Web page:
“Flukes”!, they cry. “Fools and their money”!, they sneer. Yet, those pesky rich people continue to defy expectations. Sorta reminds me of the way Dr. Seuss’s Who people carried on with their Christmas even after the Grinch stole every Christmas-related thing they had.

No one’s denying that wealth is fleeing the high-tax northeast. This week’s Wall Street Journal published a sad little chart showing just how many multi-millionaires have pulled out of New Jersey, New York, and Connecticut The three states have lost a combined $19.7 BILLION dollars worth of income producers over the last few years. And there is no reason to think anything will happen soon to reverse this trend.

And yet… here in Greenwich, we continue to have a decent showing in our ultra-high-end market segment. Notwithstanding the mystery of it all, this fact should not cause you frustration! Obviously, for reasons other than wealth-preservation, a small number of very rich people continue to want to live here. That’s good news, bunky, so go ahead, slap on a happy grin!

12 Huge Sales In Last 48 Days

116 Oneida Drive, central Greenwich waterfront. Sold for $15M in 2002, now sells again, this time for $20.337M. List: David Ogilvy  Sell: Brian Milton

Broker Brian Milton has yet again provided the buyer for a mega-expensive property, this time for a David Ogilvy listing that just closed at $20,377,000 (an odd figure that suggests last-minute ‘adjustments”?). That’s a very big commitment to Greenwich and, more significantly, the State of CT, by this buyer, and he wasn’t alone; in just the last 48 days, we’ve seen 12 deals in the $7M+ range.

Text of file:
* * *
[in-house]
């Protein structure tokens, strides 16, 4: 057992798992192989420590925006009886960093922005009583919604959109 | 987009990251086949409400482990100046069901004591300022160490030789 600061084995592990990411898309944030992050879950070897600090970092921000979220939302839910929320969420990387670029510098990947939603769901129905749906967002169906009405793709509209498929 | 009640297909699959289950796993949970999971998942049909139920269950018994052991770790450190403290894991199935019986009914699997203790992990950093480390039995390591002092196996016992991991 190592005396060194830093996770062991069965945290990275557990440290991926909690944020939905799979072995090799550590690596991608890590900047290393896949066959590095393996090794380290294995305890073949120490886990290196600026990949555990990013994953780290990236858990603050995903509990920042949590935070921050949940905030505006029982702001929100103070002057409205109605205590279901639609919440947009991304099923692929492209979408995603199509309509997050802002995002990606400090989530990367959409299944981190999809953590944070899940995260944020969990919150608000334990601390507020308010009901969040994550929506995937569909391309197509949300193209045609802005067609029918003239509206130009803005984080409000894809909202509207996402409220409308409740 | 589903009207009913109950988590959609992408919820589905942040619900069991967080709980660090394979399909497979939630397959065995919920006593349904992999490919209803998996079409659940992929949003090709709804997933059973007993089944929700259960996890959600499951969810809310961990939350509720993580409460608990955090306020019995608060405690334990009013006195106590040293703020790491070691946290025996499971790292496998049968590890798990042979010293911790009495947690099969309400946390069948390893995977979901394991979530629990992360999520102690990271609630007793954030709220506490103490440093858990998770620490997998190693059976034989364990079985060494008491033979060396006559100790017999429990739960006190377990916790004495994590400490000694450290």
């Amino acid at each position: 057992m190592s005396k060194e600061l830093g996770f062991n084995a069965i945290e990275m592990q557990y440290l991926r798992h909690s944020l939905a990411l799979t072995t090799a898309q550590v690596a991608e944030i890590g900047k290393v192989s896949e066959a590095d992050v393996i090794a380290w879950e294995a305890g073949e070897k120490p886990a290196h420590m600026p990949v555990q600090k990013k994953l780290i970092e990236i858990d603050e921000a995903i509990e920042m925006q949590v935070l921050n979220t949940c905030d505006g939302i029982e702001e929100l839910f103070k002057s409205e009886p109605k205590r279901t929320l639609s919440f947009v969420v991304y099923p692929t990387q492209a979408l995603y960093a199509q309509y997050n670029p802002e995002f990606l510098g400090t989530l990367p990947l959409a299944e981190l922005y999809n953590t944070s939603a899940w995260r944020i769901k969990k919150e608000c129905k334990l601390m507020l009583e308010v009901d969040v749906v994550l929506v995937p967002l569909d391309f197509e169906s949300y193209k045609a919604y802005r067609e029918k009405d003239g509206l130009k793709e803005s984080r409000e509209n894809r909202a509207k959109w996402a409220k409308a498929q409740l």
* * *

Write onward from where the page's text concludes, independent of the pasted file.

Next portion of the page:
Today is Sunday, October 8th, so this is the 281st day of 2017. Since the start of the year, we’ve had 25 $7M+ deals in Greenwich. The fact that almost half of those occurred in the last 48 days tells me we are in an up-swing. But why? Doesn’t the news about CT’s Puerto Rico-style financial mis-management continue to be bad? Doesn’t the State continue to be tied to ruinous state-worker-union contract benefits that eat up almost half of the State’s annual revenue? Won’t taxes, therefore, soon be doubled?

Or is there political change coming which will pull us back from the brink? That’s what these presumably savvy wealthy people appear to be betting on. Even Gideon Fountain, noted real estate sage, joined these “betters” recently by buying additional Greenwich property. Oh, the excitement of it all!

Additional examples of recent mega-sales:

460 North Street fetches the nice, round sum of $22M. List: Helene Barre   Sell: Fran Ehrlich

50 Byram Drive, Belle Haven waterfront, a steal at $12.650M. List: Ginger DeSimone   Sell: Shelly Tretter Lynch

24 Hendrie Drive Extension (off OG’s Edgewater Drive) gets $9M even. List: Sheila Goggin   Sell: Carolyn Petersen.

11 Cove Road, OG waterfront, new-construction, gets $6.9M. List: Mark O’Brien   Sell: Gideon Fountain (yay!)

Note to mobile device users: For now, photos on those links above can only be seen using your desktop computer (you do own one of those don’t you? Over there by your land-line phone?). I will continue to pester (those geniuses at) Houlihan Lawrence World-Headquarters to fix this once ‘n for all!